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Moldovan Collections at the Library of Congress

Rare Books

image of vestment dating to 1635
Prokudin-Gorskiĭ, Sergeĭ Mikhaĭlovic. Phelonion [vestment] dating to 1635 and belonging to Metropolitan Varlaam, Metropolitan of Moldavia. Prokudin-Gorskiĭ Collection. Library of Congress Prints and Photographs Division.

In the second half of the nineteenth century, library and congressional leadership sought to enhance not only the Library's usefulness for the American government and its citizens, but also to make it equal in reputation to the national libraries of Britain and France. This led to the deliberate inclusion of rare books in the Library's collections.

Thomas Jefferson's personal library, acquired by the U.S. Congress in 1815, included books from Moldova. It included a monumental work by Dimitrie Cantemir, prince of Moldavia Histoire de l'Empire Othoman... (Paris, 1743). Unfortunately, that copy was among the many volumes from the original Jefferson collection destroyed in a calamitous fire in the U.S. Capitol on Christmas eve, 1851. Subsequently the Library managed to obtain a copy of the English version, The History of the Growth and Decay of the Othman [sic] Empire (London, 1734). Cantemir composed this history in Latin during the years 1714-1716, while in exile as an advisor to Peter the Great. It was published only posthumously, first in English, because his son took the manuscript to London. It is the first substantial history of the Ottoman Empire in any European language, and it remained the preferred text for the next century.

Dimitrie Cantemir (1673-1723), prince of Moldavia, was a philosopher, historian, composer, and man of letters. His father was a mercenary of peasant origin who rose to become the voievod (prince) of Bogdan, the Turkish name for Moldavia. As a boy, Cantemir pursued studies in Greek, Latin, Slavonic, and several subjects. At age 14, he replaced his brother as a hostage of the Ottomans in Constantinople (present-day Istanbul), serving as a guarantee of his father's loyalty to the Sublime Porte. There he continued his education, studying Turkish, Arabic, Persian, Tartar, French, and Italian, as well as philosophy, geography, history, and music. After his father's death in March 1693, Cantemir was proclaimed voievod of Moldavia, but the Sublime Porte refused to validate him for the throne, and he resumed his life of study in Constantinople. In November 1710, Cantemir finally ascended the throne of Moldavia, where he instituted policies of reform and social progress. He formed an alliance with tsar Peter I (Peter the Great), and joined Russia in a campaign against the Ottomans aimed at securing Moldova's autonomy and Russian protection against the Turks. The defeat of the Russian-Moldovan army in July 1711 at Stănileşti forced Cantemir to flee and take refuge in Russia, where he remained for the rest of his life. Cantemir wrote books on history, geography, philosophy, and linguistics, mainly in Latin.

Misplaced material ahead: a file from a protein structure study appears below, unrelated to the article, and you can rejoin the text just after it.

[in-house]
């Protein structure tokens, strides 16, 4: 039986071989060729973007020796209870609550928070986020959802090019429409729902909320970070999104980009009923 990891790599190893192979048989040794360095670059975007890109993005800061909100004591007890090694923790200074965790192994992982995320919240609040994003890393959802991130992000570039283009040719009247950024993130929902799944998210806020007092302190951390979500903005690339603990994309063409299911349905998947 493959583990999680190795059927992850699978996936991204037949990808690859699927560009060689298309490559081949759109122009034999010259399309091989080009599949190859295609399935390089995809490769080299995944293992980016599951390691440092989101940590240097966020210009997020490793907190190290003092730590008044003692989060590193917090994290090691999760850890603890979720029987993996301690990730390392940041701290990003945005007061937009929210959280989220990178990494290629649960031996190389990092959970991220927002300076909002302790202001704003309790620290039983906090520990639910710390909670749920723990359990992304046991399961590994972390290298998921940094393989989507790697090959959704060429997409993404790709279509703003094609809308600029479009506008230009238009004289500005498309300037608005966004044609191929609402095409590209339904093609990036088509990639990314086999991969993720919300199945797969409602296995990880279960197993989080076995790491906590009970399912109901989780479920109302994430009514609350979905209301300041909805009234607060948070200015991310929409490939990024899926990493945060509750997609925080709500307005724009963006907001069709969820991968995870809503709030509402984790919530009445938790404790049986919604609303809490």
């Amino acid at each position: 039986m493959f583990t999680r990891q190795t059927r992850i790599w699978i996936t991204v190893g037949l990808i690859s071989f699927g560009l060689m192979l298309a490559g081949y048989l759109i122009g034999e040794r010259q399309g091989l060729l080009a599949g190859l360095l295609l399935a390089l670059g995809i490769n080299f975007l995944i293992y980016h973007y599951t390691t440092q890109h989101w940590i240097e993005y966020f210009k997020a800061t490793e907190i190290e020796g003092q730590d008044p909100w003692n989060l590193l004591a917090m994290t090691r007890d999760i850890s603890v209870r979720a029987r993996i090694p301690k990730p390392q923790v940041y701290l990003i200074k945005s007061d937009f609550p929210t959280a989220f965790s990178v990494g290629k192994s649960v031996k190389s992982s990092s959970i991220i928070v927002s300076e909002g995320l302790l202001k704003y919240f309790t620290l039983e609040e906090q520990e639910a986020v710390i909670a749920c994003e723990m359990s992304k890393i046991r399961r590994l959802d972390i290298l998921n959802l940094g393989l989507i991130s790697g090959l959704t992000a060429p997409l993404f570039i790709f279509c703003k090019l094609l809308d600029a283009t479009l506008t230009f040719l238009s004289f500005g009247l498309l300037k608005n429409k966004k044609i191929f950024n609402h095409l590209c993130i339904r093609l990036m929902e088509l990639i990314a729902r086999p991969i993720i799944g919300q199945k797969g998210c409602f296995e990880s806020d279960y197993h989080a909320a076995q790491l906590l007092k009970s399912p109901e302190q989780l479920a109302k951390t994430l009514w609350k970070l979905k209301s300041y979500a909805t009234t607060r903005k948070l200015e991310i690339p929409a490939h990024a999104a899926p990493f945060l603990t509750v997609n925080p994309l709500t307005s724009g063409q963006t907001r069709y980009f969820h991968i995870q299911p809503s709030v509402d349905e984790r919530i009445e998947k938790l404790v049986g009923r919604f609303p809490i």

Other than the books from the original library of Thomas Jefferson, the Library of Congress has other important works too by Prince Cantemir, housed in the Rare Book and Special Collections Reading Room. The books listed below are also available online. 

The Rare Book Reading Room also has copies of several early works written by others, which describe Moldovan territories, for example:

The Library of Congress also owns and has digitized the earliest printed legal code in Romanian, Vasile Lupu's code of laws.